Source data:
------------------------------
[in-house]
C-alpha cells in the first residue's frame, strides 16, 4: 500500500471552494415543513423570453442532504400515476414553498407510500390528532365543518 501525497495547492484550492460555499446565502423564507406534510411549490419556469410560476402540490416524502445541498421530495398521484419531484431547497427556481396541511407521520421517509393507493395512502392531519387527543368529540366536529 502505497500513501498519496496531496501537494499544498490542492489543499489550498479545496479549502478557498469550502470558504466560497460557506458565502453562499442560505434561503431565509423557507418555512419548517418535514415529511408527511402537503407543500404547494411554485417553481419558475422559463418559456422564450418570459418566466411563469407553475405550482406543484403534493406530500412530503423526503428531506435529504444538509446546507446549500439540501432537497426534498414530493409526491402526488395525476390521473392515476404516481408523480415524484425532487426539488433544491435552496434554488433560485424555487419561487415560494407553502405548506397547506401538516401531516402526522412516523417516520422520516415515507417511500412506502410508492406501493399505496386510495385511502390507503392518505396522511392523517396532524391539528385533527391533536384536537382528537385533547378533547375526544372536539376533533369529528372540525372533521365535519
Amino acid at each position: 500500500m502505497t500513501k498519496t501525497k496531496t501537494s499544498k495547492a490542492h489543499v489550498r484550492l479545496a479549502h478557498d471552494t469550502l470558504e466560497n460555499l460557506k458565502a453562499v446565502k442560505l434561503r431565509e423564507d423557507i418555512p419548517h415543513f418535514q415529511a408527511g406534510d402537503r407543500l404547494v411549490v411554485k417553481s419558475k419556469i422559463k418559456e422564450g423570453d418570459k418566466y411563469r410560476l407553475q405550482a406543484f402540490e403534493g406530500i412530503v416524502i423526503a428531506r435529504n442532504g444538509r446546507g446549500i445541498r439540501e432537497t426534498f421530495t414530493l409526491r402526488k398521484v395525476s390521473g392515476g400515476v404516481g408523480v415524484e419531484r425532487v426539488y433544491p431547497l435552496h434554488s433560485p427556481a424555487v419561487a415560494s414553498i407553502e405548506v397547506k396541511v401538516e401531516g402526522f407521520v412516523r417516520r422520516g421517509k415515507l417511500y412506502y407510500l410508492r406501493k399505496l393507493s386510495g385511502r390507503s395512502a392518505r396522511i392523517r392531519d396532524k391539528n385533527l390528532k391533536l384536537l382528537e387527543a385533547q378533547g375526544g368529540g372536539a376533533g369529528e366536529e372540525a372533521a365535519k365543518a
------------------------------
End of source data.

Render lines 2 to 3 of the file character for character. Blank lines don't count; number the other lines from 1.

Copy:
C-alpha cells in the first residue's frame, strides 16, 4: 500500500471552494415543513423570453442532504400515476414553498407510500390528532365543518 501525497495547492484550492460555499446565502423564507406534510411549490419556469410560476402540490416524502445541498421530495398521484419531484431547497427556481396541511407521520421517509393507493395512502392531519387527543368529540366536529 502505497500513501498519496496531496501537494499544498490542492489543499489550498479545496479549502478557498469550502470558504466560497460557506458565502453562499442560505434561503431565509423557507418555512419548517418535514415529511408527511402537503407543500404547494411554485417553481419558475422559463418559456422564450418570459418566466411563469407553475405550482406543484403534493406530500412530503423526503428531506435529504444538509446546507446549500439540501432537497426534498414530493409526491402526488395525476390521473392515476404516481408523480415524484425532487426539488433544491435552496434554488433560485424555487419561487415560494407553502405548506397547506401538516401531516402526522412516523417516520422520516415515507417511500412506502410508492406501493399505496386510495385511502390507503392518505396522511392523517396532524391539528385533527391533536384536537382528537385533547378533547375526544372536539376533533369529528372540525372533521365535519
Amino acid at each position: 500500500m502505497t500513501k498519496t501525497k496531496t501537494s499544498k495547492a490542492h489543499v489550498r484550492l479545496a479549502h478557498d471552494t469550502l470558504e466560497n460555499l460557506k458565502a453562499v446565502k442560505l434561503r431565509e423564507d423557507i418555512p419548517h415543513f418535514q415529511a408527511g406534510d402537503r407543500l404547494v411549490v411554485k417553481s419558475k419556469i422559463k418559456e422564450g423570453d418570459k418566466y411563469r410560476l407553475q405550482a406543484f402540490e403534493g406530500i412530503v416524502i423526503a428531506r435529504n442532504g444538509r446546507g446549500i445541498r439540501e432537497t426534498f421530495t414530493l409526491r402526488k398521484v395525476s390521473g392515476g400515476v404516481g408523480v415524484e419531484r425532487v426539488y433544491p431547497l435552496h434554488s433560485p427556481a424555487v419561487a415560494s414553498i407553502e405548506v397547506k396541511v401538516e401531516g402526522f407521520v412516523r417516520r422520516g421517509k415515507l417511500y412506502y407510500l410508492r406501493k399505496l393507493s386510495g385511502r390507503s395512502a392518505r396522511i392523517r392531519d396532524k391539528n385533527l390528532k391533536l384536537l382528537e387527543a385533547q378533547g375526544g368529540g372536539a376533533g369529528e366536529e372540525a372533521a365535519k365543518a